Duties of individuals

Those exposed to an infected person should be quarantined for five days from the time they interacted with the infected person. Quarantine is then lifted with a negative result from a PCR test. An individual in quarantine at home where a person in isolation resides and there is not complete separation between the individuals may complete quarantine by PCR testing one day after the isolation of the infected person ends. An individual who does not undergo a PCR test to end quarantine shall be subjected to it for 14 days from exposure. Those who have been diagnosed with COVID-19 in Iceland are exempt from quarantine for six months after infection. If a PCR test result is positive, the person in question must be in isolation.

If contact tracing reveals that an individual's exposure has been minor, an individual may follow special precaution instead of quarantine. This includes the obligation to take a rapid antigen test on the first day of special precaution and again on the fourth day. If the test results are negative, the individual no longer needs to follow special precautions. If the result of the rapid test is positive, the individual must follow the rules on isolation and undergo a PCR test immediately for confirmation of diagnosis.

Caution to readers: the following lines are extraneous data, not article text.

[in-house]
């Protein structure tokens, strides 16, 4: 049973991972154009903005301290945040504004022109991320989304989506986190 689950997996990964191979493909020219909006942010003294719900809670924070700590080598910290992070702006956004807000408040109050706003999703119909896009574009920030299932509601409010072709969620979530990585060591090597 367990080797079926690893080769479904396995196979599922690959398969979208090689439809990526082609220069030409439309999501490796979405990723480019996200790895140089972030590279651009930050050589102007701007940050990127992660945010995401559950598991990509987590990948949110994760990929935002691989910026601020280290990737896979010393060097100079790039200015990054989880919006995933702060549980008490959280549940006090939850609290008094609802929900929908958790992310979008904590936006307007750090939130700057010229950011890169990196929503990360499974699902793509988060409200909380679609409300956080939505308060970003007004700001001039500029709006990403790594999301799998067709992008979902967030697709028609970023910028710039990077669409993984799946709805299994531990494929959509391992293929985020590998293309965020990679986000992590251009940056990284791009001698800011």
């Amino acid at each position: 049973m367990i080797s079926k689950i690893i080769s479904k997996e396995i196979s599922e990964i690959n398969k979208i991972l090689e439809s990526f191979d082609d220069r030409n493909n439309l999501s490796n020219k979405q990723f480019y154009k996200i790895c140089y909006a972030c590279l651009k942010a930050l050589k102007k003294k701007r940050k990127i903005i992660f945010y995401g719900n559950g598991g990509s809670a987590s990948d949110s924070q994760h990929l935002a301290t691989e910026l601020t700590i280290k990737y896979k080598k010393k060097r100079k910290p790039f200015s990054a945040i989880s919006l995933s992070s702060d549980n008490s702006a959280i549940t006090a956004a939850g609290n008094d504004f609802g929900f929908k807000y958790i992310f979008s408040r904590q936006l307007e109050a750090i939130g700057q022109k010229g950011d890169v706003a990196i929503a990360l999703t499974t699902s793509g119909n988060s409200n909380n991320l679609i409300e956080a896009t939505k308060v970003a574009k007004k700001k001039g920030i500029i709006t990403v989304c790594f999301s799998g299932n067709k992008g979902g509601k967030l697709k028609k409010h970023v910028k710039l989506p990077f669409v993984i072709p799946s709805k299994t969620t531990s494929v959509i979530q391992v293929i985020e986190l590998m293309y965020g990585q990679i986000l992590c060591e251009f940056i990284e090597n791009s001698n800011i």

A traveller who has stayed for more than 24 hours in the last 14 days in a risk area due to COVID-19 is required to pre-register before arrival, present a certificate of exemption of quarantine (certificate of vaccination, previous infection or antibodies) but otherwise undergo a PCR test at the border upon arrival, and stay five days in quarantine that ends with a second PCR test. A child born in 2005 or later is exempt from these rules. Regarding the requirement to undergo a test upon arrival, see here.

Furthermore, a traveller with ties to Iceland must undergo a rapid antigen test or PCR test within the next two days of arrival in the country. Exempted from this obligation are travellers who present a certificate showing that 14-180 days have passed since their COVID-19 infection (positive PCR test).
See further recommendation for travellers here.